N.Y. Legislation Follows Ruling on Viewing Child Porn
ALBANY, N.Y. — The New York state Legislature has two new identical bills dealing with child pornography.
The introduction of the two bills, introduced in the Senate and Assembly, comes after last week's state Court of Appeals decision that said viewing child porn online doesn't constitute either criminal possession or procurement under state penal law.
The appeals court dismissed two of several counts against a former professor after a virus scan in 2007 found 132 pornographic images. He was convicted and sentenced to one to three years in prison.
In the decision, Judge J. Graffeo said that the "result of the majority's analysis is that the purposeful viewing of child pornography on the Internet is now legal in New York."
The identical bills would make it a state crime to simply view child pornography.
That would include streaming video, storing images in a cloud and other means that don't require downloading or saving pornography to a computer, as the current law does.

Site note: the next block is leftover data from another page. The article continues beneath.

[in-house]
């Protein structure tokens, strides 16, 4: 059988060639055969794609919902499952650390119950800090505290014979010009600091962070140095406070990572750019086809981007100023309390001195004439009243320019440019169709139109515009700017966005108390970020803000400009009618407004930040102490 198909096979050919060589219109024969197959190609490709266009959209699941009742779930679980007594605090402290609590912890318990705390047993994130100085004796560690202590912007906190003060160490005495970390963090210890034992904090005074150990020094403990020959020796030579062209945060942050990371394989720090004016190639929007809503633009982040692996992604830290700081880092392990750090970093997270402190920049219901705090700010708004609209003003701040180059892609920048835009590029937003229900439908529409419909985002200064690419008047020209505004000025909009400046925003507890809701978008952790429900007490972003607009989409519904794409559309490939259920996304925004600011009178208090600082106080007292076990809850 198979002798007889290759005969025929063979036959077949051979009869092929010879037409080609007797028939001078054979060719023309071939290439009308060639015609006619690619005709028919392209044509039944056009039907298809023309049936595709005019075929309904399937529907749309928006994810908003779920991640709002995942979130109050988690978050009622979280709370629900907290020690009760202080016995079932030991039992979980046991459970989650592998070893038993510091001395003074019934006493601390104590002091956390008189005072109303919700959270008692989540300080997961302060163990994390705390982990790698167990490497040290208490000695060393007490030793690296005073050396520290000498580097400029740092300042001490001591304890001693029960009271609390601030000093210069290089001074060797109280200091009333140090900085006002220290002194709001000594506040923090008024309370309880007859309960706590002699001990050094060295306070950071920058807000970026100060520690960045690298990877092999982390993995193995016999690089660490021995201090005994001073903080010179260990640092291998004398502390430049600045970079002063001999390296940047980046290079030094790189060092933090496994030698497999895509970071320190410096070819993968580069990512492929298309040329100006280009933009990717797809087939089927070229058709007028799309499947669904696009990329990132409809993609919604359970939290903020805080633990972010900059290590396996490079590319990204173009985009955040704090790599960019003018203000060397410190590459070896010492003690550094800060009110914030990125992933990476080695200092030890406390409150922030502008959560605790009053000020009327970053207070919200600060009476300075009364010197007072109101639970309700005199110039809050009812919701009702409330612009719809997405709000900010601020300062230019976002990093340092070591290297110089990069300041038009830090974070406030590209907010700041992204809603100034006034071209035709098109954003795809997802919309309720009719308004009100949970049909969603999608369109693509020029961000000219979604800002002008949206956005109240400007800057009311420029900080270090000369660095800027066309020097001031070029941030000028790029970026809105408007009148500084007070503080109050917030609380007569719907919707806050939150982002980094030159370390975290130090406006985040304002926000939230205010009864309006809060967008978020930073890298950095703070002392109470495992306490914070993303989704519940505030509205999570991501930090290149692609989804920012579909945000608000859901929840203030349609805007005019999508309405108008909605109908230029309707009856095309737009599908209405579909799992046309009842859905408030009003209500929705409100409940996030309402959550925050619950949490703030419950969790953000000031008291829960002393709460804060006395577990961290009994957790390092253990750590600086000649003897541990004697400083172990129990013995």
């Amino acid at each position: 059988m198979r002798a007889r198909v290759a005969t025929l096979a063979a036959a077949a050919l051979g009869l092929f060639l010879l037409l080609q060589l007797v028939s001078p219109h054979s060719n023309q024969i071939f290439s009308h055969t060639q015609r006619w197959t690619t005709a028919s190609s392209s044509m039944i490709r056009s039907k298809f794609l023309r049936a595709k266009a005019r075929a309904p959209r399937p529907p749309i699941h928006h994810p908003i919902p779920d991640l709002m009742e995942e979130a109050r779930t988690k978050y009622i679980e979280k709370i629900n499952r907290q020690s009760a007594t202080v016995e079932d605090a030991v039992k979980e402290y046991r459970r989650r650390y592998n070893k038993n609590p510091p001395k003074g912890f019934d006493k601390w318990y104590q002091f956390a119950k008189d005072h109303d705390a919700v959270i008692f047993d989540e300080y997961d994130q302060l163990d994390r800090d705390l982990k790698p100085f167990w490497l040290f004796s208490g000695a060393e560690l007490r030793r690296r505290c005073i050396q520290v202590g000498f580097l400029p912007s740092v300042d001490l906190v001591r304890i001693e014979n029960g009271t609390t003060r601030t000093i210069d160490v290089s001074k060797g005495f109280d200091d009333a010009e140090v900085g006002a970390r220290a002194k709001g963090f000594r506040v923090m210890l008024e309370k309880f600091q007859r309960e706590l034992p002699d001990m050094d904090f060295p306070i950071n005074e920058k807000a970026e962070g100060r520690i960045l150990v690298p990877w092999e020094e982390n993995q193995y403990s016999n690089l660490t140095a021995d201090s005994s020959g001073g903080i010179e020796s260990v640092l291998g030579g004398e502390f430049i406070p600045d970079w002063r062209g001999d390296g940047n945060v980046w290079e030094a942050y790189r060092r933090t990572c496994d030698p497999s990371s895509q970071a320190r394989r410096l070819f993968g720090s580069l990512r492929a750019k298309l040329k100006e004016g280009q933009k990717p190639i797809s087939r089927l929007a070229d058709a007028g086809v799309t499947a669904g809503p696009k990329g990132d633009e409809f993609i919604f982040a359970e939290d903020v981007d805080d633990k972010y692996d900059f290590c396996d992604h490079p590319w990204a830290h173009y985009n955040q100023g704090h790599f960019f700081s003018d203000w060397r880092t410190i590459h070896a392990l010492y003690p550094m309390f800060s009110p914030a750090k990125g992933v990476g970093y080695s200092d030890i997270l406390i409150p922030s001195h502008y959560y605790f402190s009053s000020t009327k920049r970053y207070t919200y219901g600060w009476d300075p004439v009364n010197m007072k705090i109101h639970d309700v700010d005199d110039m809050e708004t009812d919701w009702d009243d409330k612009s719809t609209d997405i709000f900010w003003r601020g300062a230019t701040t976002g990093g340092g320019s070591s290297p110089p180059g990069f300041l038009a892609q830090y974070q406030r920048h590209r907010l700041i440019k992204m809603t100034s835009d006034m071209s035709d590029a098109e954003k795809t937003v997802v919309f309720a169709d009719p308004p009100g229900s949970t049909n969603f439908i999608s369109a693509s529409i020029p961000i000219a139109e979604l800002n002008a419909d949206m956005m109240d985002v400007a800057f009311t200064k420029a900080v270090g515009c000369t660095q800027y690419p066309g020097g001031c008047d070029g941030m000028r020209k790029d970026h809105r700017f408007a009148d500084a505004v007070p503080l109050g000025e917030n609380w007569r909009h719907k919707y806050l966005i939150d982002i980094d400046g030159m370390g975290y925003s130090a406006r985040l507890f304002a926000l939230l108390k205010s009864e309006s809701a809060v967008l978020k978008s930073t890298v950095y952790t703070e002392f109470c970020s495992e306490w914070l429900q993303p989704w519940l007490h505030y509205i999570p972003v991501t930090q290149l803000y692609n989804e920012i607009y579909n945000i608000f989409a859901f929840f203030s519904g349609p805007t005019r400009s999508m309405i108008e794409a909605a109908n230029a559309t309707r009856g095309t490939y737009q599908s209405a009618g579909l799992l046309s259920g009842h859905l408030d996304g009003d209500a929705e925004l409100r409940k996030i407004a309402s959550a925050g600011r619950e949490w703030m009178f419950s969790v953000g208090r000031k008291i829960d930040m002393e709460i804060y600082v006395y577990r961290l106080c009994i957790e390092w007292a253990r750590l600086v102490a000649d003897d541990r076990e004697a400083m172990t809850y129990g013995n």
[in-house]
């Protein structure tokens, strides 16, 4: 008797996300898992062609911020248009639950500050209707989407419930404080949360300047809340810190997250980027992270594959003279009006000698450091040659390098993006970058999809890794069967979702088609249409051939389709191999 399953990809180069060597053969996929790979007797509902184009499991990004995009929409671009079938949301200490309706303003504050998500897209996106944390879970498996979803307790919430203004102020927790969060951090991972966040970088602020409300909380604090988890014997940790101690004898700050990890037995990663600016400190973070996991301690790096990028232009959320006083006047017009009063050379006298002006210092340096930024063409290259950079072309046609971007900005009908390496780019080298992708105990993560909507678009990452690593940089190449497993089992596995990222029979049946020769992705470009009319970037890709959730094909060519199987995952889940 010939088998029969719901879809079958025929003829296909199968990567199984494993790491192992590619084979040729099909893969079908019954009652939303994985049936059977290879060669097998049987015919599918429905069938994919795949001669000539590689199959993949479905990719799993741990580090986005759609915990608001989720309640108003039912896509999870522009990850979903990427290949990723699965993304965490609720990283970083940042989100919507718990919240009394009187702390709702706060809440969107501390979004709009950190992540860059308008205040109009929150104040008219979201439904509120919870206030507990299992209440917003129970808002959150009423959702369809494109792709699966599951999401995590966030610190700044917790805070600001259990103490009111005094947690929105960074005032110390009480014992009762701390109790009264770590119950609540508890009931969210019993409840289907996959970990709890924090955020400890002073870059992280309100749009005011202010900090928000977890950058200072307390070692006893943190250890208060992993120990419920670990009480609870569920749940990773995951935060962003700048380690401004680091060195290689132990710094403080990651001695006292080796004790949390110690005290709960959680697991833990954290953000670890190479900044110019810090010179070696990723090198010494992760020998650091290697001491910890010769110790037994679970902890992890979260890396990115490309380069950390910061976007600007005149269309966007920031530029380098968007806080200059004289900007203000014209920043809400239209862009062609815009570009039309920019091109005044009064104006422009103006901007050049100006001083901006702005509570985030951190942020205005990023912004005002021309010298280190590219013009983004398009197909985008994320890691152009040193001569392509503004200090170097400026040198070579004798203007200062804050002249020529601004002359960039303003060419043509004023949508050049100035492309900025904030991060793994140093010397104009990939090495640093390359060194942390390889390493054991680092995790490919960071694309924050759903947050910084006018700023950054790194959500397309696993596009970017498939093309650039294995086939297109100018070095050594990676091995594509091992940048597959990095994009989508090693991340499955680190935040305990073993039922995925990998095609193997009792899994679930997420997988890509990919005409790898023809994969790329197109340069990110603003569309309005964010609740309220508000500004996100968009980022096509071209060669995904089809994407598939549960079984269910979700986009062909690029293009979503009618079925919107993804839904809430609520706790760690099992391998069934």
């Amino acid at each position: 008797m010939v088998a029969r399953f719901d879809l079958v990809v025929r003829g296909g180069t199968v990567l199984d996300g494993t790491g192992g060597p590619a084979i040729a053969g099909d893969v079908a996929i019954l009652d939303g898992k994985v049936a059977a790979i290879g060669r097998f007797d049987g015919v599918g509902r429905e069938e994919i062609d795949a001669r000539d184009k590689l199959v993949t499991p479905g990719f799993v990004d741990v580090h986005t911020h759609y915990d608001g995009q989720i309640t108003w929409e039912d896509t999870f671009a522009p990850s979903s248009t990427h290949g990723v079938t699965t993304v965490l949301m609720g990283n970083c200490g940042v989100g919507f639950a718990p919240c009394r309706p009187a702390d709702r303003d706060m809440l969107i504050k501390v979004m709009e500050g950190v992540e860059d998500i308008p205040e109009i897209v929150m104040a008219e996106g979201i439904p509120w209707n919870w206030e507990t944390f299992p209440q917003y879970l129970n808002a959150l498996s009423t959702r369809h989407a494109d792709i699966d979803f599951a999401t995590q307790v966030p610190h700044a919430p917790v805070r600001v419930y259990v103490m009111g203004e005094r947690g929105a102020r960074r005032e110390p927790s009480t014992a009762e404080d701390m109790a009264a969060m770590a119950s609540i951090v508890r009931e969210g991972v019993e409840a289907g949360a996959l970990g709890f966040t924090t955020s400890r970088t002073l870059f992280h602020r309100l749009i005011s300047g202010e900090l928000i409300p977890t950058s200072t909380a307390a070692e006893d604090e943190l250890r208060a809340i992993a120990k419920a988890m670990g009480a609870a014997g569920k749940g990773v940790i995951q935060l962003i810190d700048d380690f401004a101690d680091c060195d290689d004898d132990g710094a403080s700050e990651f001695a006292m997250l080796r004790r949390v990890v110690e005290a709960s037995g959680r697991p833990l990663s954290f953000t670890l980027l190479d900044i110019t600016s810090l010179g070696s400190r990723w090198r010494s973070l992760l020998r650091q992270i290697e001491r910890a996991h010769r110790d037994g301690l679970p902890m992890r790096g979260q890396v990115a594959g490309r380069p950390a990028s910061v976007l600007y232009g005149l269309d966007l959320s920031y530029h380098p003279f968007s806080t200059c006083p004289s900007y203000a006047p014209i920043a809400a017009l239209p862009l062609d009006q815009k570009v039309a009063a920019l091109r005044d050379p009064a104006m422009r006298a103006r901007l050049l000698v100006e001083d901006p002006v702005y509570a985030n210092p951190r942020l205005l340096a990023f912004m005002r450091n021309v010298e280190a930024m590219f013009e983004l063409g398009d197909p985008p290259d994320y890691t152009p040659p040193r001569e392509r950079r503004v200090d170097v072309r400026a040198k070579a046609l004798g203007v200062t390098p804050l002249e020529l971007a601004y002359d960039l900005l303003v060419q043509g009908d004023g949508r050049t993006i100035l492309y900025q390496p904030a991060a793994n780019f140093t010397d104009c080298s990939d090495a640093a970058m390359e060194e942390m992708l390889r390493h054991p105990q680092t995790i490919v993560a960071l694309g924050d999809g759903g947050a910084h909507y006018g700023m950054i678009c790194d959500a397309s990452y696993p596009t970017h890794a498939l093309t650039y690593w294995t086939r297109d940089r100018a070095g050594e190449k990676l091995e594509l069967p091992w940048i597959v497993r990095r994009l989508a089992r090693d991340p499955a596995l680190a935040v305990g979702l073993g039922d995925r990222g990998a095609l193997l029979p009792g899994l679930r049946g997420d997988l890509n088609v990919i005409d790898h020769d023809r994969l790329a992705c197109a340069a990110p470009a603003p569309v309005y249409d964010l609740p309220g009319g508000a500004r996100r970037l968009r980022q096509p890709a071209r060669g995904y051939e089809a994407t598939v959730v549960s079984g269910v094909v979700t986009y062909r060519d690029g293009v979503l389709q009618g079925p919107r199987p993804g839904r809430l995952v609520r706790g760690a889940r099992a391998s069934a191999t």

Tim Henning, ASACP's executive director, last week told XBIZ that the appeals court decision was "disappointing" and that those who "abuse children need to be successfully prosecuted."
But Henning today said the latest legislative attempt is "a very quick action."
"ASACP supports initiatives that protect children and I applaud their quick attention and action," Henning told XBIZ. "I do hope, however, that these bills take a balanced approach to protect innocent people that view child pornography accidentally and take action to report suspected child pornography to hotlines and authorities.
"These people do need protection from wrongful prosecution while those that abuse children need to be successfully prosecuted. Global society has a duty to protect those who are incapable of protecting themselves and children are among societies most vulnerable citizens."